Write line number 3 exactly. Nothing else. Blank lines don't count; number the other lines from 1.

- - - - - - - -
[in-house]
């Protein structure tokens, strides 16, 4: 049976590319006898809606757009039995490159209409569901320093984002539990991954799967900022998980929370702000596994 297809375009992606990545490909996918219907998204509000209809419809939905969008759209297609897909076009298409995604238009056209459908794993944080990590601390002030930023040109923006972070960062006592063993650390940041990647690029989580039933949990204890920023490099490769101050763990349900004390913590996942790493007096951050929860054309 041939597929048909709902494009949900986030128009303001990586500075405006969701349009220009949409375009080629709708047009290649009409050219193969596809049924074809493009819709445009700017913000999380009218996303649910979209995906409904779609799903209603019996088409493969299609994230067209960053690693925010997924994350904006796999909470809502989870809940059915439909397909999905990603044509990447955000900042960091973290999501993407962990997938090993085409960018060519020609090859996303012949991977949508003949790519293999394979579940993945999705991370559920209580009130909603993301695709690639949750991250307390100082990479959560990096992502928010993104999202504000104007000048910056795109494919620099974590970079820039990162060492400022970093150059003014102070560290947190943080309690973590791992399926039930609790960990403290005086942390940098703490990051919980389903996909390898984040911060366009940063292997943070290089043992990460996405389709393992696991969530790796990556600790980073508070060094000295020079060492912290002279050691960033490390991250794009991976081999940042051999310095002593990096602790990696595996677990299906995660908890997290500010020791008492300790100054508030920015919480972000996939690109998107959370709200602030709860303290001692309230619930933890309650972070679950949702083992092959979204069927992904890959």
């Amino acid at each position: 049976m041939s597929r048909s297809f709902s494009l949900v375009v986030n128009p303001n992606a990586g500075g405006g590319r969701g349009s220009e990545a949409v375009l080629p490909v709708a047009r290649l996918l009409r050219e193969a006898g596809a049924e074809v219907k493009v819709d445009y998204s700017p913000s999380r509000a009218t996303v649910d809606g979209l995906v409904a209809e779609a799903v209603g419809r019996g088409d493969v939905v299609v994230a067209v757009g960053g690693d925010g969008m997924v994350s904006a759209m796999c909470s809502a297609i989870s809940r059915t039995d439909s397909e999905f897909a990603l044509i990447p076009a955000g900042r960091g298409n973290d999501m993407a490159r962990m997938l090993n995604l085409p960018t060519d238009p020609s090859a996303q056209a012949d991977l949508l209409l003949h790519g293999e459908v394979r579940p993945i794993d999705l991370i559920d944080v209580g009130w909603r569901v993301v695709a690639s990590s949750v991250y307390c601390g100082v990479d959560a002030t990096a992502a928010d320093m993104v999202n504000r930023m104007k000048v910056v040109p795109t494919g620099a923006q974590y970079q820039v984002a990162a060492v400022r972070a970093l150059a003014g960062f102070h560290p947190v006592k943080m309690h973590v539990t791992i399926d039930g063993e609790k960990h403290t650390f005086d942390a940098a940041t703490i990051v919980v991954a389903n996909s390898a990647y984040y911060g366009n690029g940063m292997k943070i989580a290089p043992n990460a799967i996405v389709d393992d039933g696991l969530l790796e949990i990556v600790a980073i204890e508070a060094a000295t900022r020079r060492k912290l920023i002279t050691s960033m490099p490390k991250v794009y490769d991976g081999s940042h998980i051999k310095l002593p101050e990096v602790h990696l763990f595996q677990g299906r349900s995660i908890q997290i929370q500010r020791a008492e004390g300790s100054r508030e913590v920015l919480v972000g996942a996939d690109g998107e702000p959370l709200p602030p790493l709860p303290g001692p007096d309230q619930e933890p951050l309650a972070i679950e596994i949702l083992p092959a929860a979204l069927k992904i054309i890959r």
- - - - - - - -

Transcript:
């Amino acid at each position: 049976m041939s597929r048909s297809f709902s494009l949900v375009v986030n128009p303001n992606a990586g500075g405006g590319r969701g349009s220009e990545a949409v375009l080629p490909v709708a047009r290649l996918l009409r050219e193969a006898g596809a049924e074809v219907k493009v819709d445009y998204s700017p913000s999380r509000a009218t996303v649910d809606g979209l995906v409904a209809e779609a799903v209603g419809r019996g088409d493969v939905v299609v994230a067209v757009g960053g690693d925010g969008m997924v994350s904006a759209m796999c909470s809502a297609i989870s809940r059915t039995d439909s397909e999905f897909a990603l044509i990447p076009a955000g900042r960091g298409n973290d999501m993407a490159r962990m997938l090993n995604l085409p960018t060519d238009p020609s090859a996303q056209a012949d991977l949508l209409l003949h790519g293999e459908v394979r579940p993945i794993d999705l991370i559920d944080v209580g009130w909603r569901v993301v695709a690639s990590s949750v991250y307390c601390g100082v990479d959560a002030t990096a992502a928010d320093m993104v999202n504000r930023m104007k000048v910056v040109p795109t494919g620099a923006q974590y970079q820039v984002a990162a060492v400022r972070a970093l150059a003014g960062f102070h560290p947190v006592k943080m309690h973590v539990t791992i399926d039930g063993e609790k960990h403290t650390f005086d942390a940098a940041t703490i990051v919980v991954a389903n996909s390898a990647y984040y911060g366009n690029g940063m292997k943070i989580a290089p043992n990460a799967i996405v389709d393992d039933g696991l969530l790796e949990i990556v600790a980073i204890e508070a060094a000295t900022r020079r060492k912290l920023i002279t050691s960033m490099p490390k991250v794009y490769d991976g081999s940042h998980i051999k310095l002593p101050e990096v602790h990696l763990f595996q677990g299906r349900s995660i908890q997290i929370q500010r020791a008492e004390g300790s100054r508030e913590v920015l919480v972000g996942a996939d690109g998107e702000p959370l709200p602030p790493l709860p303290g001692p007096d309230q619930e933890p951050l309650a972070i679950e596994i949702l083992p092959a929860a979204l069927k992904i054309i890959r």